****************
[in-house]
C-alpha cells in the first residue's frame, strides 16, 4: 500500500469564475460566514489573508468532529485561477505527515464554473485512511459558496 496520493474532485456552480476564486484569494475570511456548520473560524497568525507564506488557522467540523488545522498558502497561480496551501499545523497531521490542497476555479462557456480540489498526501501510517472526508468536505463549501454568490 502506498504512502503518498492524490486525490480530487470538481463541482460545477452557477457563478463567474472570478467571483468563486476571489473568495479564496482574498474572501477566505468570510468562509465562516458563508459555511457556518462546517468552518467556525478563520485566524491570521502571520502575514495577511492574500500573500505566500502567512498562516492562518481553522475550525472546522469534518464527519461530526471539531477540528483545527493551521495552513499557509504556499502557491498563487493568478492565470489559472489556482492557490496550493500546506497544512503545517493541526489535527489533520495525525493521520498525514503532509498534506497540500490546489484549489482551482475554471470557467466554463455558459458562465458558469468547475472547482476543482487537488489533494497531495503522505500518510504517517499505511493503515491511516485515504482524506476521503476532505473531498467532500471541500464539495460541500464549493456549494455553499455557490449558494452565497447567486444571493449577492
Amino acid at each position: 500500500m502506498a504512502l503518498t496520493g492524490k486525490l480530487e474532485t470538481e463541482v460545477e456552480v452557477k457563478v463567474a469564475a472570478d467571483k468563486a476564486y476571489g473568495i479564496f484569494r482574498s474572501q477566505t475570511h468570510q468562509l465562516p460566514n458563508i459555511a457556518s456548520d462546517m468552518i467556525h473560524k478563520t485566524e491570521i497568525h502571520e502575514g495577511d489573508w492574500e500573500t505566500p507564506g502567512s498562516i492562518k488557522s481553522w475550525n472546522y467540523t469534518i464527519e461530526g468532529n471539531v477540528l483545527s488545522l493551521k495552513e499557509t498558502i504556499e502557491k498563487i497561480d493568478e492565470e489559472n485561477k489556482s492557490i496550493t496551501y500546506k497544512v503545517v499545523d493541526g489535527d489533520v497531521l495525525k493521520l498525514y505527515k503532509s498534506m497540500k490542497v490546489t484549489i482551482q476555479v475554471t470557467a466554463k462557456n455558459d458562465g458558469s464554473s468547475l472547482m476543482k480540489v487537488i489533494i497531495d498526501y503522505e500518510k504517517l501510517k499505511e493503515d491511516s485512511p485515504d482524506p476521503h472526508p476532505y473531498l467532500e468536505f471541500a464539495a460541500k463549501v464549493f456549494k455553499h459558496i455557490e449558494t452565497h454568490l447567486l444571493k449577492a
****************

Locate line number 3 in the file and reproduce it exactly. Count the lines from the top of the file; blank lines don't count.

Amino acid at each position: 500500500m502506498a504512502l503518498t496520493g492524490k486525490l480530487e474532485t470538481e463541482v460545477e456552480v452557477k457563478v463567474a469564475a472570478d467571483k468563486a476564486y476571489g473568495i479564496f484569494r482574498s474572501q477566505t475570511h468570510q468562509l465562516p460566514n458563508i459555511a457556518s456548520d462546517m468552518i467556525h473560524k478563520t485566524e491570521i497568525h502571520e502575514g495577511d489573508w492574500e500573500t505566500p507564506g502567512s498562516i492562518k488557522s481553522w475550525n472546522y467540523t469534518i464527519e461530526g468532529n471539531v477540528l483545527s488545522l493551521k495552513e499557509t498558502i504556499e502557491k498563487i497561480d493568478e492565470e489559472n485561477k489556482s492557490i496550493t496551501y500546506k497544512v503545517v499545523d493541526g489535527d489533520v497531521l495525525k493521520l498525514y505527515k503532509s498534506m497540500k490542497v490546489t484549489i482551482q476555479v475554471t470557467a466554463k462557456n455558459d458562465g458558469s464554473s468547475l472547482m476543482k480540489v487537488i489533494i497531495d498526501y503522505e500518510k504517517l501510517k499505511e493503515d491511516s485512511p485515504d482524506p476521503h472526508p476532505y473531498l467532500e468536505f471541500a464539495a460541500k463549501v464549493f456549494k455553499h459558496i455557490e449558494t452565497h454568490l447567486l444571493k449577492a